Sermon Notes • June 21

Our Heavenly Father

Most of us can give thanks to God for our parents. Belonging to a family is important to all of us and having a father who cares, protects, and provides is special. We had no control over the family into which we were born or the kind of home they provided. Some of us had a close to ideal environment, while others of us grew up in conditions that we would rather not think about too often. Whereas we had no choice of the family we were physically born into we all have two choices we can make today. First, we can choose to be adopted into the perfect family, the family of God over which our Heavenly Father is the head. Second, we can choose to reflect the way He fathers us in our family relationships.

In the book of Romans, the Apostle Paul used the idea of adoption to describe our relationship to God. He wrote that because we are all sinners by both nature and action, we are all separated from a holy God and all that He desires for us. But when we accept the provision of Jesus on the Cross for our sins we are, as Jesus put it in John 3, born again into the family of God. Paul illustrated it as adoption into God’s family. Read Romans 8:15.  

There was probably no concept in the New Testament more radical for the Jews of Jesus’ day than to accept the fact they could come before God and call Him their Father. When we pray the “Lord’s Prayer” and begin it with “Our Father who is in heaven,” we think little of the significance of that concept, but it was totally radical to those who first heard it. What a contrast that was to the Old Testament saints’ understanding of God where it was considered forbidden to even speak or write the name of God. God could be referred to by lots of titles that described Him, but He was a holy God with whom one dare not become too familiar and thus become irreverent. Jesus gave us the privilege, once our sins have been removed, to address Him the same way.

There is a sense in which God may be said to be the father of all. He is the creator of all and the sustainer of all. Read Acts 17:28. But that relationship carries with it no special privilege or blessing. It is merely a statement of relationship based on common origin and does not allow for any doctrine of automatic universal salvation. In fact, Jesus taught in John 8:32-44 that we are actually, because of our sins, children of the devil. Jesus said we become children of God only as we are bought back at the price of His precious blood and adopted into the family of God. Then God becomes our personal Heavenly Father.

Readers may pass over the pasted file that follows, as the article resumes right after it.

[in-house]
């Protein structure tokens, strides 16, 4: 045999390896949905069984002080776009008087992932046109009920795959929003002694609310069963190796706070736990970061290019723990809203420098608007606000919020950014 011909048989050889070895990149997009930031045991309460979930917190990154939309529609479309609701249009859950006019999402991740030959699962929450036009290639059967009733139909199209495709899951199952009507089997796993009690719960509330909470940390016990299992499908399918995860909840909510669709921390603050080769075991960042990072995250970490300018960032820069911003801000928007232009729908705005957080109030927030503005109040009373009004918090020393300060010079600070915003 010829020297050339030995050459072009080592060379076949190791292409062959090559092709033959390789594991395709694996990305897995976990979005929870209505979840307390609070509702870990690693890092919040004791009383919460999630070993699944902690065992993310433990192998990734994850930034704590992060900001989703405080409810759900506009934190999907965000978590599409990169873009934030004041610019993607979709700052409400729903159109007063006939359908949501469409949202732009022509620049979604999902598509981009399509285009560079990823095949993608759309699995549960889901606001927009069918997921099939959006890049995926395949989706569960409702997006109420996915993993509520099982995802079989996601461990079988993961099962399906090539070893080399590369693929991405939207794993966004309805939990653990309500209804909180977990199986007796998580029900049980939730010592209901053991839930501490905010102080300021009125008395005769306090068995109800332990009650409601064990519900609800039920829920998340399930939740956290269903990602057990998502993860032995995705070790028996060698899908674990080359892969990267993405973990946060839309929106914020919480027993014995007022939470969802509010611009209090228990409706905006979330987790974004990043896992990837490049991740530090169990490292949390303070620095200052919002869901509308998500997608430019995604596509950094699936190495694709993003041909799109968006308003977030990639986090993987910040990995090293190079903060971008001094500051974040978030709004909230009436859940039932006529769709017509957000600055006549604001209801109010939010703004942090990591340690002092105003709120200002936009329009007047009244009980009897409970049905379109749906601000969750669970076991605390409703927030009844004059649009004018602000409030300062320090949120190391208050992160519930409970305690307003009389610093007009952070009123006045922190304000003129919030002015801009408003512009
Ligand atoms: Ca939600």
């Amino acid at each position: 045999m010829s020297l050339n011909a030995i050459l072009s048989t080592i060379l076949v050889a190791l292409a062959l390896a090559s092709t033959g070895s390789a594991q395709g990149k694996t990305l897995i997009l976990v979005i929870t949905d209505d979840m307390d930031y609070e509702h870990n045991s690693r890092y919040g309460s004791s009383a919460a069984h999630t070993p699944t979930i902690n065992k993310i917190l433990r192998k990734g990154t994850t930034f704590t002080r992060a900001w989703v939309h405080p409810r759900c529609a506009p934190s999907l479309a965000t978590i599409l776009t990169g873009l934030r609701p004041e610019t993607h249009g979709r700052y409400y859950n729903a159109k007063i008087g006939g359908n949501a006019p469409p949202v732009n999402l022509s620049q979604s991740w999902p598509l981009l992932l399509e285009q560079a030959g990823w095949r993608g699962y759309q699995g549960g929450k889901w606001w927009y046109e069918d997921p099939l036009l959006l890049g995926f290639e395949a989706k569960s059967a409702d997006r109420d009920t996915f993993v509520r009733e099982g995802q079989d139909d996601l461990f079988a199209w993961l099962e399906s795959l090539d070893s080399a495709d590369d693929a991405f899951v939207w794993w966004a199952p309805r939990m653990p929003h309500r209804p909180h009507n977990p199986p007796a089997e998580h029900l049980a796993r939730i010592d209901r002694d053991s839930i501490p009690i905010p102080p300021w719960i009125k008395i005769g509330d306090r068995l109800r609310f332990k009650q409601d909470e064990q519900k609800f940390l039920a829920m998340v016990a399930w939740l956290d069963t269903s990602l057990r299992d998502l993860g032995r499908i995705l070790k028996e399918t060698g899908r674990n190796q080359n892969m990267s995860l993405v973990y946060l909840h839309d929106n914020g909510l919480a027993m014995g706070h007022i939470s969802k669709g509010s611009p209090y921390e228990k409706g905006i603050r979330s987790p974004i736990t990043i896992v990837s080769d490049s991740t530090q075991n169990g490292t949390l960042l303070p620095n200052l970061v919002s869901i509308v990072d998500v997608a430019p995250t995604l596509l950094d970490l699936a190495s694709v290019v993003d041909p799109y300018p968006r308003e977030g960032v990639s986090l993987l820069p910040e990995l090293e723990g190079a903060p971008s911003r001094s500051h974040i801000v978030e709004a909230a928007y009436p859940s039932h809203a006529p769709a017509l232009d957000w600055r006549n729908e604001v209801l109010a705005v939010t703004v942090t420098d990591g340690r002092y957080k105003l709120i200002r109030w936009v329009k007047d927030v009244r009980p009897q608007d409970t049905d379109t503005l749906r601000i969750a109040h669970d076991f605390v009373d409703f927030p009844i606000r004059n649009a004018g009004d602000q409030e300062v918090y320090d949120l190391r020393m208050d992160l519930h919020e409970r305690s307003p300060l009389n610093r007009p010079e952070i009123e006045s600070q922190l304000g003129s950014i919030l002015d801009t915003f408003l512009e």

The Old Testament occasionally used the concept of the fatherhood of God as a way of describing God’s relationship to Israel. Those references, however, are never related to an individual nor are they all that frequent (see Psalm 103:13 and Isaiah 64:8). None of those references, however, come close to the personal relationship suggested by Jesus when He taught His disciples to pray, “Our Father who is in heaven.” Nor do any of the Old Testament references come close to the relationship suggested by Paul when he described us as adopted into God’s family. The relationship with the eternal, almighty, all glorious creator whereby we can call Him Father is possible only because of the Cross. That relationship is made real when we accept Jesus by faith.  

What does the adoption into the family of God really mean? What kind of a Father is God to each of us? What kind of a parent/grandparent should we be based on the example of God?

First, our Heavenly Father is always available to us. Paul wrote in Romans 5:1-2 that we have access to God by grace because we have been justified. Our Heavenly Father is always there for us. When we want to talk to God we are never put on hold or asked to call back later or given a list of numbers to dial depending on our need. We are simply ushered immediately into the throne room to visit with Him. We ought to cherish the opportunity to talk to Him. The example of God’s constant availability is a challenge to each of us as earthly parents.